Oscars host Jon Stewart

In the minutes following the announcement of this year's Academy Awards nominations, media outlets were abuzz about the downbeat nature of the major contenders, and it was widely predicted that this year's Oscar telecast - which aired on Sunday, March 5 - would be the lowest-rated one in ages. But that notion might have actually been liberating to the writers and producers of this year's ceremony; the attitude behind the show seemed to be: "Screw the ratings. Let's make this thing smart." So they did.

This year's ceremony was, for much of its length, truly sharp - polished, imaginative, entertaining, and even, on occasion, innovative. Without verbal introduction, clips from the Best Picture nominees were presented before five commercial breaks, which was a sensational decision; the placement allowed the moods of the clips to linger for a while - as they concluded, you felt like saying, "I want to see that movie." (Or, "I need to see that movie again.") The clips accompanying the acting nominees ran about twice their usual length, which gave heft to the glimpses of performances; the actors' nominated work was duly, properly recognized. And while the choice to have the orchestra underscore the winners' speeches, as opposed to using them as get-the-hell-off-the-stage filler, was distracting early on, from a producer's standpoint, it was a shrewd move; when winners went beyond their time limit and the orchestra suddenly stopped playing - nowthat felt uncomfortable. And the winners wrapped it up. Quickly.

Plus, the show had host Jon Stewart, who overcame early, predictable jokes about Democrats and Hollywood phonies- you could feel the performer's flop sweat in the show's opening minutes - and wound up triumphant. His inspiration, and that of his writing staff, never faltered, because he always had new winners to riff on; George Clooney's victory led to some rich material ("That's the kind of thing that can really get a fella laid. How much more can he have?!"), and thank God for the Three 6 Mafia victory for "It's Hard Out Here for a Pimp" - the group's ebullience after winning gave Stewart fresh material for another 20 minutes. ("You know what? I think it just got a little easier out here for a pimp.")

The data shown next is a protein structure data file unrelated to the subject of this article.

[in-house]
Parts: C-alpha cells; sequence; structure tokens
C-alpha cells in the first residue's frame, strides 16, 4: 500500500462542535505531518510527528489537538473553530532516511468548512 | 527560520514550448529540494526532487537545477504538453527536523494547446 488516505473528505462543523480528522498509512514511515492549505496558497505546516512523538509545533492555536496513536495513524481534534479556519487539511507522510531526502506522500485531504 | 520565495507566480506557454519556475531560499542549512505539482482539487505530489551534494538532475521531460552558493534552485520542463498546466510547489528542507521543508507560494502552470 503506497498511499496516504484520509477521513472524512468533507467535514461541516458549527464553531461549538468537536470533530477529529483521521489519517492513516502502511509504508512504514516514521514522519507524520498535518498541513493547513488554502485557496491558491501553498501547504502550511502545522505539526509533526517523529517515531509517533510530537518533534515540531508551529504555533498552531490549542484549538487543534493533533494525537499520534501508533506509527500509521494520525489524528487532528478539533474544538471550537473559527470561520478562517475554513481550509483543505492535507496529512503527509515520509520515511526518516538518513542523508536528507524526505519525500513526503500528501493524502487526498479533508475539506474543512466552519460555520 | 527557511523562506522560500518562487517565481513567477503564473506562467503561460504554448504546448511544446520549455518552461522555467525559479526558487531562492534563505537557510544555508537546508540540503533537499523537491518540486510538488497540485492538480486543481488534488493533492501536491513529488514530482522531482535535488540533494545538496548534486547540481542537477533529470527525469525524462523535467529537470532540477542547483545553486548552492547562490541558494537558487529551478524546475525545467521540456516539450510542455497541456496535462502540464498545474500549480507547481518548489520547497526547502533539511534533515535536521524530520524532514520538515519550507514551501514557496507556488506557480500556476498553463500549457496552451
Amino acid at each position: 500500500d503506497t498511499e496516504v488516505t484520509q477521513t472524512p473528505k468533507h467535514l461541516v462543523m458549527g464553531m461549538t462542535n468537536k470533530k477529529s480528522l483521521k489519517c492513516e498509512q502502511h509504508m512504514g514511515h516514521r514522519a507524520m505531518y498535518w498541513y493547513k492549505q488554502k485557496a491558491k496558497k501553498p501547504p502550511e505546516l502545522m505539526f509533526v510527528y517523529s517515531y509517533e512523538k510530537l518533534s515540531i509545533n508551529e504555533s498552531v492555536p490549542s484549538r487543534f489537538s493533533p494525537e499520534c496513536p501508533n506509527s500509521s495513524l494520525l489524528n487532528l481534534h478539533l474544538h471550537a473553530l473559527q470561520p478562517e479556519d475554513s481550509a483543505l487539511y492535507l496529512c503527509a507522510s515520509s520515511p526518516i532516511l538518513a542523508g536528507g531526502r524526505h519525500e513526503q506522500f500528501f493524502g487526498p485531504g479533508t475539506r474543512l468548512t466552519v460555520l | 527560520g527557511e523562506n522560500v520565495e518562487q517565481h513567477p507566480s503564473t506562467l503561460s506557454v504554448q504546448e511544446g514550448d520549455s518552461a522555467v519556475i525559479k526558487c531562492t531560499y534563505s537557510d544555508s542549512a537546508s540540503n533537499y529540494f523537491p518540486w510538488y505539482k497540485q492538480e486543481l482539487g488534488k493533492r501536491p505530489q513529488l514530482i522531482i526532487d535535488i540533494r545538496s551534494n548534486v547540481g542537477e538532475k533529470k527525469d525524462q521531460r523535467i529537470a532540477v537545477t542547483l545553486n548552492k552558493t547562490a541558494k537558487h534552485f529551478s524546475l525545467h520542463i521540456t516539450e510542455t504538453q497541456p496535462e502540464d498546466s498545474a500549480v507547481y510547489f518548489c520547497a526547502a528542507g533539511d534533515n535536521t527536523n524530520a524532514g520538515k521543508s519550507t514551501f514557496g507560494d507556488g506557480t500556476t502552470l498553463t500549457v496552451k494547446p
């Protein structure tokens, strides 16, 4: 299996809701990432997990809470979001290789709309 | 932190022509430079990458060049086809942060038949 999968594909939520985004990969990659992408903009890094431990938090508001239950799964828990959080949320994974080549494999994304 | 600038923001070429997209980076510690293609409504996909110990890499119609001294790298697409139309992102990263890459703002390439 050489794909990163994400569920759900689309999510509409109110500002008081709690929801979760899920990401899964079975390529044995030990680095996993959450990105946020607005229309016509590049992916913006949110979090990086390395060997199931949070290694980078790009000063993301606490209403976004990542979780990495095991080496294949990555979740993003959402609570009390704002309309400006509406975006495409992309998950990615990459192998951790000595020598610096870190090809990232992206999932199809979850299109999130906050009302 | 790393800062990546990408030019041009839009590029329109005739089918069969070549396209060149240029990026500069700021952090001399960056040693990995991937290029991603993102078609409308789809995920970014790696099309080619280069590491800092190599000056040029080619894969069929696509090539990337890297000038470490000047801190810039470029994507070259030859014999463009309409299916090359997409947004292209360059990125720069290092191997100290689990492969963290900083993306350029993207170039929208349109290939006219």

Add to this some withering show-biz critique - introducing Owen and Luke Wilson, Stewart called them "two very talented brothers ... which I realize is also an excellent way to describe the Baldwin family ... " - and just the right level of humility, and Jon Stewart was the man of the hour. All three-and-a-half of them.

So why didn't the show seem better? I gotta blame the montages. The gay-cowboy opener was terrific, but the sequence showcasing actors who portrayed celebrities and historical figures - complete with images of the figures themselves - was baffling; the clips flew by so furiously that, rather than saluting film or film performance, the montage became a contest as to which actor looked most like the figure they were representing. (I couldn't tell who emerged victorious here, but in the Braveheart clip, Mel Gibson did strongly resemble that marble statue of William Wallace.) The film noir segment was nearly as tough to watch as Lauren Bacall's introduction of it - a context-free barrage of booze and cigarettes and black-and-white - and the epic salute to "spectacle" just felt silly - they knew this montage was being shown on television, right?